Like an omen, the name of the place has ostensibly predicted how I’d find their noodle soup dish (more on this later). Wrong Ramen is a small noodle house located at Bonifacio Global City. The reason behind its quirky name has been pretty much explained in one of the posters that are on display in their store…
“Right Ramen is made by Japanese cooks. Wrong Ramen is made by idiots who think they’re better than Japanese cooks.”
Unlike the popular ramen restaurants, WR is locally established but drew inspiration from three Japanese ramen houses; Ichiran, Butao, and Ramen Jiro (none of which I was able to try). I think I’ve heard about Wrong Ramen before, but it hardly registered in my consciousness. It wasn’t until my best friend, Tina, suggested that we go there on New Year’s day that I recalled the name.
Upon entering we received a perky greeting from the staff. I read from some reviews that the place gets filled with customers quickly so I was surprised to see an empty restaurant (probably because it’s a holiday). First thing that I noticed is its uncomplicated interiors in brown and grey tones. The tables have dividers which can be removed to accommodate customers that came in groups. Each table has chopsticks neatly placed on the corner. But what I found most interesting are the decorative pieces. The humorous posters, the stencils on the glass wall, the Darth Vader action figure by the stairs, and the scrabble board-inspired decors.
Because my pocket has been deeply abused this holiday season, I didn’t order anything save for the ramen. But my friend ordered an appetizer, the Chashu Rice Rolls (PHP 125), so we were able to try something else from the menu. The Chashu is a real winner, devoured in no time by my friend and I.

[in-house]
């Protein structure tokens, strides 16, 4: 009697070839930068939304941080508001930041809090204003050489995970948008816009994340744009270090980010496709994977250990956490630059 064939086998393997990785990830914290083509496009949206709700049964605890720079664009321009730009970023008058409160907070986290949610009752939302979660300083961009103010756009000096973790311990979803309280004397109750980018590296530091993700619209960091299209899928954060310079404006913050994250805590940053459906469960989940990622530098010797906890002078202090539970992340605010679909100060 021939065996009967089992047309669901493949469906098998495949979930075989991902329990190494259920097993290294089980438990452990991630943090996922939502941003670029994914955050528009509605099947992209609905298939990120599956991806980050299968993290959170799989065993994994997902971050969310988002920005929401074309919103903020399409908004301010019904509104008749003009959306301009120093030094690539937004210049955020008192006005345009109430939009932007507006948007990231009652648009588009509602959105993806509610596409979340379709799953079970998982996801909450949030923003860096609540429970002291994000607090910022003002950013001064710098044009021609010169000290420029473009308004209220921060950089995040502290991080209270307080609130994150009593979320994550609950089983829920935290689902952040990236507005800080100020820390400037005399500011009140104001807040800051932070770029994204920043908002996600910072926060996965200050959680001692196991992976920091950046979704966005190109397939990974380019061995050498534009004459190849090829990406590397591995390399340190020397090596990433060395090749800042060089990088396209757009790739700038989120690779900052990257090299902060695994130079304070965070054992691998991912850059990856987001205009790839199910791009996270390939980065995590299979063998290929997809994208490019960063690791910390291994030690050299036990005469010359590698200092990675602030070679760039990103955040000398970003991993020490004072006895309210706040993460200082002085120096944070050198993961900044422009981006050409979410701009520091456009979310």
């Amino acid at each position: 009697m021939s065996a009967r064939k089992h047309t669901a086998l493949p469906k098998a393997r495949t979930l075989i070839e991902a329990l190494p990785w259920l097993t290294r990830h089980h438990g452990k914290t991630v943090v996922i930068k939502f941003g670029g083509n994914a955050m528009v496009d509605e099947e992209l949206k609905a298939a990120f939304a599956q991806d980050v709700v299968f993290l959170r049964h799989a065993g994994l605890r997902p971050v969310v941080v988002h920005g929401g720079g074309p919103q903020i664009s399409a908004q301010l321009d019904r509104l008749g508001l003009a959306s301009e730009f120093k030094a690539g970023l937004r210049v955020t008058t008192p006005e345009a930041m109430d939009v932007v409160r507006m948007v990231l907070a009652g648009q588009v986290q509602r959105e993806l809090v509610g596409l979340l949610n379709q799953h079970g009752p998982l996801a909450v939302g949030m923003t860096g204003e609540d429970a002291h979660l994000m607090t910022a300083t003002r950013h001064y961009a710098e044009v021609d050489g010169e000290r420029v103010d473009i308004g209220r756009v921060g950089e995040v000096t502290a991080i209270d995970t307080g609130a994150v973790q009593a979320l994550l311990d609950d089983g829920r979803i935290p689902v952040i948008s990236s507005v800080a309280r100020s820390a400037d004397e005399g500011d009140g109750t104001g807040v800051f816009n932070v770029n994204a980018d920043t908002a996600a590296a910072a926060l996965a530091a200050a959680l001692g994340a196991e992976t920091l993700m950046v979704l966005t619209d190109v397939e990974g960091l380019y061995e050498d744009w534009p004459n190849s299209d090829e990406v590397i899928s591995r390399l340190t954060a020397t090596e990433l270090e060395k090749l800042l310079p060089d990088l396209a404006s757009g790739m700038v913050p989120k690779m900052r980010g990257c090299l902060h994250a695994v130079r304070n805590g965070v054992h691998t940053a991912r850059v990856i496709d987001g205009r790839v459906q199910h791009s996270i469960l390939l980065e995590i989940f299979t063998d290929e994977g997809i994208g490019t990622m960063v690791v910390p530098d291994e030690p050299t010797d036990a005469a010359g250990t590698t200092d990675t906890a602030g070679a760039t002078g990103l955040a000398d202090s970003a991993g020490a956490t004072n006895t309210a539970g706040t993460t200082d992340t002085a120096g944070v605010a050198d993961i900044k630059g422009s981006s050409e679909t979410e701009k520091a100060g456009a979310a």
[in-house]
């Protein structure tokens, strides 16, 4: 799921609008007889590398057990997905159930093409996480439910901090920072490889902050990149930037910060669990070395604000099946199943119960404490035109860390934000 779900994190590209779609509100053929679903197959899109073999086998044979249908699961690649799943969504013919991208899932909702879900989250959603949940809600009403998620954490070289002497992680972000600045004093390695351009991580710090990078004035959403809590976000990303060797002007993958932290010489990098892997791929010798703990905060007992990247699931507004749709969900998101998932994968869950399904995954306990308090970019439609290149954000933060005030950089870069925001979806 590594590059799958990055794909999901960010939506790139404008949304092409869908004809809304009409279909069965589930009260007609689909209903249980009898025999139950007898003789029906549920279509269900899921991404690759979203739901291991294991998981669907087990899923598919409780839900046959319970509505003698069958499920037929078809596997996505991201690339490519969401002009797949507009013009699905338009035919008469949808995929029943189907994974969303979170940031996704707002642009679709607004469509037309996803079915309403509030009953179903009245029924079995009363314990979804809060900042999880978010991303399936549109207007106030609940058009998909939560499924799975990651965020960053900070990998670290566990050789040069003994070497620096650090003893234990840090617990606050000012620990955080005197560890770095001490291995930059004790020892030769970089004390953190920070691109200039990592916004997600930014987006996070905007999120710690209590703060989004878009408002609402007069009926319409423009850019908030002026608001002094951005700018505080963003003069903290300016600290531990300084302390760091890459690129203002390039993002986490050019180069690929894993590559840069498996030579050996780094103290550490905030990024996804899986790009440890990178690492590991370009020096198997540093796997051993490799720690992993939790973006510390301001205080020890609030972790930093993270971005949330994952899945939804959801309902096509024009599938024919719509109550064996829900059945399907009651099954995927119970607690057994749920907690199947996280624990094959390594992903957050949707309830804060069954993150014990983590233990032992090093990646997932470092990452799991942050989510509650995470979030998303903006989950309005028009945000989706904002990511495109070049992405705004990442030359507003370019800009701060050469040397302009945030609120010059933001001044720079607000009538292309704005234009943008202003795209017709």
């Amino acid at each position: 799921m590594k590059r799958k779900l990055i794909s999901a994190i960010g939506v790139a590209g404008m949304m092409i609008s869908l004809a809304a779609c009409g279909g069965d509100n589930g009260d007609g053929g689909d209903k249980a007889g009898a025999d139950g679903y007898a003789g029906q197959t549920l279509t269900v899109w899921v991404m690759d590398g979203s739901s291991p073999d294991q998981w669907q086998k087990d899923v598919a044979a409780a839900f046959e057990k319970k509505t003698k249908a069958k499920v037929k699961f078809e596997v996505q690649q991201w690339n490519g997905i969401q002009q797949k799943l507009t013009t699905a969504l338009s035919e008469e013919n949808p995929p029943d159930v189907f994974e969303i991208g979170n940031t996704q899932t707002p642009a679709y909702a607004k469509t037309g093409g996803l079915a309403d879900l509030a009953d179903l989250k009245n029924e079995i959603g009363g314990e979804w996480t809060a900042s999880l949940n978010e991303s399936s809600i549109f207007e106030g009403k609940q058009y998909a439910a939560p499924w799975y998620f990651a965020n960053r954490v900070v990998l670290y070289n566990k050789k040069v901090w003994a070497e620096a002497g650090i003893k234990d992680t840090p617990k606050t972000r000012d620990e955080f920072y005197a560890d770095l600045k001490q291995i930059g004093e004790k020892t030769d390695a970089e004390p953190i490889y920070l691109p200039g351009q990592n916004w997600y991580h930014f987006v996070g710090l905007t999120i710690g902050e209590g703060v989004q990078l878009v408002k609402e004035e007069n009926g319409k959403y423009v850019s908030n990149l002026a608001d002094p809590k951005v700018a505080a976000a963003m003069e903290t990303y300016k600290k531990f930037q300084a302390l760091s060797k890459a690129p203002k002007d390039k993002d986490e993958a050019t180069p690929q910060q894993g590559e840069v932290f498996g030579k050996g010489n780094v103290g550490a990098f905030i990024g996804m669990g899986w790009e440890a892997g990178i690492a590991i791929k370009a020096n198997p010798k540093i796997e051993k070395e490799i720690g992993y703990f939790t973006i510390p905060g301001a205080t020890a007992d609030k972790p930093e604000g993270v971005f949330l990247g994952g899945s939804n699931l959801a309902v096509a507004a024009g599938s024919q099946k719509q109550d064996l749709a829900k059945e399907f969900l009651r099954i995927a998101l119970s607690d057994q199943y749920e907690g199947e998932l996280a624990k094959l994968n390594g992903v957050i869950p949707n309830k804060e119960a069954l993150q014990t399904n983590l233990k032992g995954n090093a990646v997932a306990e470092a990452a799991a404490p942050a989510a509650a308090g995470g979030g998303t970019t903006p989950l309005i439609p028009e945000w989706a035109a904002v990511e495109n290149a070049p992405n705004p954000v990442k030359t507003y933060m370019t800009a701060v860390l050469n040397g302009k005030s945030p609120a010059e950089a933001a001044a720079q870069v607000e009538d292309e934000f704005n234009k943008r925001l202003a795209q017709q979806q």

Tina ordered Sea Men Ramen (PHP 345). The naughty connotation on the name didn’t escape me. Did they actually name it “sea men?” I give WR props for their sense of humor. Anyway, this ramen is heavy in flavor what with all the seafood elements in it, such as clams, squid, and shrimp.
I, on the other hand, ordered Tonkotsu Light (PHP 290). I didn’t completely hate the ramen, it’s just that I wasn’t so crazy about it either. The serving is generous and the broth is creamy, but the strong taste of mung bean sprouts ruined it for me. See, I happen to hate mung bean sprouts, in fact, I have a great distaste for lumpiang togue (spring roll). Since the ramen has a generous amount of it, thereby greatly affecting the taste, I had a bit of a hard time appreciating it.
This is just me though. If you happen to love mung bean sprouts, there’s no reason for you to not appreciate WR’s noodles. I told Tina that when I go back, I’d probably just request to the waiter to go easy on the sprouts or skip it altogether. Yes, I think it’s premature to give up on WR when I’ve only tried one ramen.
I had “wrong ramen” in my first WR experience. I’m still hopeful though that it would be different next time. For what it’s worth, it wasn’t a bad experience at all, just a case of an excessive dose of sprouts.
I tried the Communist in my second visit and I loved it. This time I specifically asked not to add the sprouts.
Taguig, Metro Manila
Contact no.: (02) 823 8249
Facebook: Wrong Ramen